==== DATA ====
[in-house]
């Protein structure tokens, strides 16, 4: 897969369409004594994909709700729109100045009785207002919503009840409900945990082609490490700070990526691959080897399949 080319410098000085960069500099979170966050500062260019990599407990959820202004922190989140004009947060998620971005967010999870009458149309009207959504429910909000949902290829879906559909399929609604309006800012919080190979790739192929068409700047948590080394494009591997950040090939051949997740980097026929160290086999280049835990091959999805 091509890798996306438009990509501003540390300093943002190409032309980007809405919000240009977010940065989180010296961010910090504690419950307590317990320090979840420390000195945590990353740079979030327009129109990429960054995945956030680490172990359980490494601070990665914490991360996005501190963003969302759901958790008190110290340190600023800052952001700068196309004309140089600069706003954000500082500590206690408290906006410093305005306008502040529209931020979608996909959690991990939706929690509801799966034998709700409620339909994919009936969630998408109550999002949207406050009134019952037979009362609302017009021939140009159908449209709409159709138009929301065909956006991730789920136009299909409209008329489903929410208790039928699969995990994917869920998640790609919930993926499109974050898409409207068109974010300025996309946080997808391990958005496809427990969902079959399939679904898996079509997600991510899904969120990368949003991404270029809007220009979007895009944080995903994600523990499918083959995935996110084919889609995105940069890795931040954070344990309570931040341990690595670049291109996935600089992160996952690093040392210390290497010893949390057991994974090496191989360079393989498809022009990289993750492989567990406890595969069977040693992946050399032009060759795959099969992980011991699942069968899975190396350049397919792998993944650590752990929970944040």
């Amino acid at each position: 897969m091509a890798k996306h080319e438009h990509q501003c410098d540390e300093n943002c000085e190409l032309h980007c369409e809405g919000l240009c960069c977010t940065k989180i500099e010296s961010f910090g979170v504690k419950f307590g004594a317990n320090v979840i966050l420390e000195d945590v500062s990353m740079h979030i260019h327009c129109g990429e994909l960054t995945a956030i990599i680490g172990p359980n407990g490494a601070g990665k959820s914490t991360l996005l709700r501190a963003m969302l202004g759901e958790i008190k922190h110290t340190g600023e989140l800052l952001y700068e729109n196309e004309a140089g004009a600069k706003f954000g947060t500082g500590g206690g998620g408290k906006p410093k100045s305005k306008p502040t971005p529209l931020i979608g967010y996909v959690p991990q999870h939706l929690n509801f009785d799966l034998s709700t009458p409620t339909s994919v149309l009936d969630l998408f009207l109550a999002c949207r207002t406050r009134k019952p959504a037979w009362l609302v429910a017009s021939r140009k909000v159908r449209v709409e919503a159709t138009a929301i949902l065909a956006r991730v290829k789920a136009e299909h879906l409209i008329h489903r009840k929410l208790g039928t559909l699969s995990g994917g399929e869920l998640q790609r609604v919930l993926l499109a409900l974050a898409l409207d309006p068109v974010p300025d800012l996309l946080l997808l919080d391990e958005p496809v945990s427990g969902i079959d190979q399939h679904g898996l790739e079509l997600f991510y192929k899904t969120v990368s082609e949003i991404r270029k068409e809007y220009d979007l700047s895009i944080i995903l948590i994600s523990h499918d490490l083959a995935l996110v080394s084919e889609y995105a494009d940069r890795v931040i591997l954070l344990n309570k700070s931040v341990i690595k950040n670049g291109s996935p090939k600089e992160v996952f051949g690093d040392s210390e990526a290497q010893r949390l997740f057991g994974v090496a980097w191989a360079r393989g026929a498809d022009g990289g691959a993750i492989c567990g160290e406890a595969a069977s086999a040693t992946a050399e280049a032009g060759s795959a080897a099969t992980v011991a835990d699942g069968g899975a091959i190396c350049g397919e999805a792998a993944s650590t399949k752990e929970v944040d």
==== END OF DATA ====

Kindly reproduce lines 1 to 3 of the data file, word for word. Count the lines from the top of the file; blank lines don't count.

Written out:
[in-house]
């Protein structure tokens, strides 16, 4: 897969369409004594994909709700729109100045009785207002919503009840409900945990082609490490700070990526691959080897399949 080319410098000085960069500099979170966050500062260019990599407990959820202004922190989140004009947060998620971005967010999870009458149309009207959504429910909000949902290829879906559909399929609604309006800012919080190979790739192929068409700047948590080394494009591997950040090939051949997740980097026929160290086999280049835990091959999805 091509890798996306438009990509501003540390300093943002190409032309980007809405919000240009977010940065989180010296961010910090504690419950307590317990320090979840420390000195945590990353740079979030327009129109990429960054995945956030680490172990359980490494601070990665914490991360996005501190963003969302759901958790008190110290340190600023800052952001700068196309004309140089600069706003954000500082500590206690408290906006410093305005306008502040529209931020979608996909959690991990939706929690509801799966034998709700409620339909994919009936969630998408109550999002949207406050009134019952037979009362609302017009021939140009159908449209709409159709138009929301065909956006991730789920136009299909409209008329489903929410208790039928699969995990994917869920998640790609919930993926499109974050898409409207068109974010300025996309946080997808391990958005496809427990969902079959399939679904898996079509997600991510899904969120990368949003991404270029809007220009979007895009944080995903994600523990499918083959995935996110084919889609995105940069890795931040954070344990309570931040341990690595670049291109996935600089992160996952690093040392210390290497010893949390057991994974090496191989360079393989498809022009990289993750492989567990406890595969069977040693992946050399032009060759795959099969992980011991699942069968899975190396350049397919792998993944650590752990929970944040």
């Amino acid at each position: 897969m091509a890798k996306h080319e438009h990509q501003c410098d540390e300093n943002c000085e190409l032309h980007c369409e809405g919000l240009c960069c977010t940065k989180i500099e010296s961010f910090g979170v504690k419950f307590g004594a317990n320090v979840i966050l420390e000195d945590v500062s990353m740079h979030i260019h327009c129109g990429e994909l960054t995945a956030i990599i680490g172990p359980n407990g490494a601070g990665k959820s914490t991360l996005l709700r501190a963003m969302l202004g759901e958790i008190k922190h110290t340190g600023e989140l800052l952001y700068e729109n196309e004309a140089g004009a600069k706003f954000g947060t500082g500590g206690g998620g408290k906006p410093k100045s305005k306008p502040t971005p529209l931020i979608g967010y996909v959690p991990q999870h939706l929690n509801f009785d799966l034998s709700t009458p409620t339909s994919v149309l009936d969630l998408f009207l109550a999002c949207r207002t406050r009134k019952p959504a037979w009362l609302v429910a017009s021939r140009k909000v159908r449209v709409e919503a159709t138009a929301i949902l065909a956006r991730v290829k789920a136009e299909h879906l409209i008329h489903r009840k929410l208790g039928t559909l699969s995990g994917g399929e869920l998640q790609r609604v919930l993926l499109a409900l974050a898409l409207d309006p068109v974010p300025d800012l996309l946080l997808l919080d391990e958005p496809v945990s427990g969902i079959d190979q399939h679904g898996l790739e079509l997600f991510y192929k899904t969120v990368s082609e949003i991404r270029k068409e809007y220009d979007l700047s895009i944080i995903l948590i994600s523990h499918d490490l083959a995935l996110v080394s084919e889609y995105a494009d940069r890795v931040i591997l954070l344990n309570k700070s931040v341990i690595k950040n670049g291109s996935p090939k600089e992160v996952f051949g690093d040392s210390e990526a290497q010893r949390l997740f057991g994974v090496a980097w191989a360079r393989g026929a498809d022009g990289g691959a993750i492989c567990g160290e406890a595969a069977s086999a040693t992946a050399e280049a032009g060759s795959a080897a099969t992980v011991a835990d699942g069968g899975a091959i190396c350049g397919e999805a792998a993944s650590t399949k752990e929970v944040d």